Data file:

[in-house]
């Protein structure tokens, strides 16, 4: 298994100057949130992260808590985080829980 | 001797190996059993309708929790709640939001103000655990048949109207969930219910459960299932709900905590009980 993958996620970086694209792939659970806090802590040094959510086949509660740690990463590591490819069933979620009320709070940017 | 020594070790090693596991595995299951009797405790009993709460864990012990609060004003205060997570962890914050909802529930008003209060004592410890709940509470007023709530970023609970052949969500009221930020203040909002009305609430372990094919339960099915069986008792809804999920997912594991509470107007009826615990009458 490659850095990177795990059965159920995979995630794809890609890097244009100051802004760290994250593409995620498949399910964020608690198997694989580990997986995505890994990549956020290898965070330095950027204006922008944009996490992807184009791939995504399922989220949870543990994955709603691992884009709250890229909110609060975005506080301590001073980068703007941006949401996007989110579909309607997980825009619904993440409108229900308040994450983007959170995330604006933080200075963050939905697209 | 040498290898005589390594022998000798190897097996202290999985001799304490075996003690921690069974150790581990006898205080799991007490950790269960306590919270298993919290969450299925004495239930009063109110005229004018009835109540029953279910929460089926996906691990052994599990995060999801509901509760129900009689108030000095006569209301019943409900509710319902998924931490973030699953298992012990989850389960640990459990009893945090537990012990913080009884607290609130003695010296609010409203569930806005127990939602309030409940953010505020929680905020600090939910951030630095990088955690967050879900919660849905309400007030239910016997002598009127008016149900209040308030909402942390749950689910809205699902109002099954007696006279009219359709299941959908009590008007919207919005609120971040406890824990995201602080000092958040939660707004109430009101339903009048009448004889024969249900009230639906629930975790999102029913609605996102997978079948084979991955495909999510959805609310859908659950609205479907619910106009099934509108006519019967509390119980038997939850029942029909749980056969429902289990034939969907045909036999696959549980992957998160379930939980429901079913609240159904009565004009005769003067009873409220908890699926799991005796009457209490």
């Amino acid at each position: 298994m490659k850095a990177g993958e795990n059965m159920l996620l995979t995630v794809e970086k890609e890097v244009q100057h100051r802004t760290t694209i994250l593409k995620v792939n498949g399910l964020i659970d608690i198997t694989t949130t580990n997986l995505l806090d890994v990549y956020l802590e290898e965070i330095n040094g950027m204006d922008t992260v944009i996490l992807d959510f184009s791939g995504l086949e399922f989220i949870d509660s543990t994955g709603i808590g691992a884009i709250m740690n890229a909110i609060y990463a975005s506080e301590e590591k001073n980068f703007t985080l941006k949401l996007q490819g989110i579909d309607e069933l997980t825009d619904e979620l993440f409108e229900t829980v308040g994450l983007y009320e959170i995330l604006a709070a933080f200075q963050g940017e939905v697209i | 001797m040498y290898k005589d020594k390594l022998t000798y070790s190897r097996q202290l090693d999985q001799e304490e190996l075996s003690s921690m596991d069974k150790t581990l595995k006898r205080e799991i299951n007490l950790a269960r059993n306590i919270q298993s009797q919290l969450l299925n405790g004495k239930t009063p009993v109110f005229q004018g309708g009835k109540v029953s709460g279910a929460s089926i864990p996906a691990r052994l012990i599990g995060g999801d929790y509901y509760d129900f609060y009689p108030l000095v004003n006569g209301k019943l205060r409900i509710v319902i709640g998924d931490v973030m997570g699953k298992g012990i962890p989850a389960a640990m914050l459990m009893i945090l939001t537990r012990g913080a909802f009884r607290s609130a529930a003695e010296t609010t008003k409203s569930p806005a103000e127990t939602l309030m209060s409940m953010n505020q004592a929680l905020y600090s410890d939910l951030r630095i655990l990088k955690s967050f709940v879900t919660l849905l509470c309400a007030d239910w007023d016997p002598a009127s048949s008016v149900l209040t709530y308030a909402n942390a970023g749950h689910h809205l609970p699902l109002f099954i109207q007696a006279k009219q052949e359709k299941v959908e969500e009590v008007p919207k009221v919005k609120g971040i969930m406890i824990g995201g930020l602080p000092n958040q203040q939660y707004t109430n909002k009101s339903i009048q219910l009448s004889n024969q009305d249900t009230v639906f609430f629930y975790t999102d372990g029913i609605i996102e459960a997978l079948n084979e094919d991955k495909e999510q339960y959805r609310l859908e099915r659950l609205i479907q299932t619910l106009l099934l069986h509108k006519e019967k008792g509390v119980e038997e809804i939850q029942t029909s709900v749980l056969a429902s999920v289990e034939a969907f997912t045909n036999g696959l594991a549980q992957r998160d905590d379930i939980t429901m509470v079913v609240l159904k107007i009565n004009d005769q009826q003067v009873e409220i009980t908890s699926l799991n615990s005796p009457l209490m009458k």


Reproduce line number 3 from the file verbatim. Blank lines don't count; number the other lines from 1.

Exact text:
């Amino acid at each position: 298994m490659k850095a990177g993958e795990n059965m159920l996620l995979t995630v794809e970086k890609e890097v244009q100057h100051r802004t760290t694209i994250l593409k995620v792939n498949g399910l964020i659970d608690i198997t694989t949130t580990n997986l995505l806090d890994v990549y956020l802590e290898e965070i330095n040094g950027m204006d922008t992260v944009i996490l992807d959510f184009s791939g995504l086949e399922f989220i949870d509660s543990t994955g709603i808590g691992a884009i709250m740690n890229a909110i609060y990463a975005s506080e301590e590591k001073n980068f703007t985080l941006k949401l996007q490819g989110i579909d309607e069933l997980t825009d619904e979620l993440f409108e229900t829980v308040g994450l983007y009320e959170i995330l604006a709070a933080f200075q963050g940017e939905v697209i | 001797m040498y290898k005589d020594k390594l022998t000798y070790s190897r097996q202290l090693d999985q001799e304490e190996l075996s003690s921690m596991d069974k150790t581990l595995k006898r205080e799991i299951n007490l950790a269960r059993n306590i919270q298993s009797q919290l969450l299925n405790g004495k239930t009063p009993v109110f005229q004018g309708g009835k109540v029953s709460g279910a929460s089926i864990p996906a691990r052994l012990i599990g995060g999801d929790y509901y509760d129900f609060y009689p108030l000095v004003n006569g209301k019943l205060r409900i509710v319902i709640g998924d931490v973030m997570g699953k298992g012990i962890p989850a389960a640990m914050l459990m009893i945090l939001t537990r012990g913080a909802f009884r607290s609130a529930a003695e010296t609010t008003k409203s569930p806005a103000e127990t939602l309030m209060s409940m953010n505020q004592a929680l905020y600090s410890d939910l951030r630095i655990l990088k955690s967050f709940v879900t919660l849905l509470c309400a007030d239910w007023d016997p002598a009127s048949s008016v149900l209040t709530y308030a909402n942390a970023g749950h689910h809205l609970p699902l109002f099954i109207q007696a006279k009219q052949e359709k299941v959908e969500e009590v008007p919207k009221v919005k609120g971040i969930m406890i824990g995201g930020l602080p000092n958040q203040q939660y707004t109430n909002k009101s339903i009048q219910l009448s004889n024969q009305d249900t009230v639906f609430f629930y975790t999102d372990g029913i609605i996102e459960a997978l079948n084979e094919d991955k495909e999510q339960y959805r609310l859908e099915r659950l609205i479907q299932t619910l106009l099934l069986h509108k006519e019967k008792g509390v119980e038997e809804i939850q029942t029909s709900v749980l056969a429902s999920v289990e034939a969907f997912t045909n036999g696959l594991a549980q992957r998160d905590d379930i939980t429901m509470v079913v609240l159904k107007i009565n004009d005769q009826q003067v009873e409220i009980t908890s699926l799991n615990s005796p009457l209490m009458k």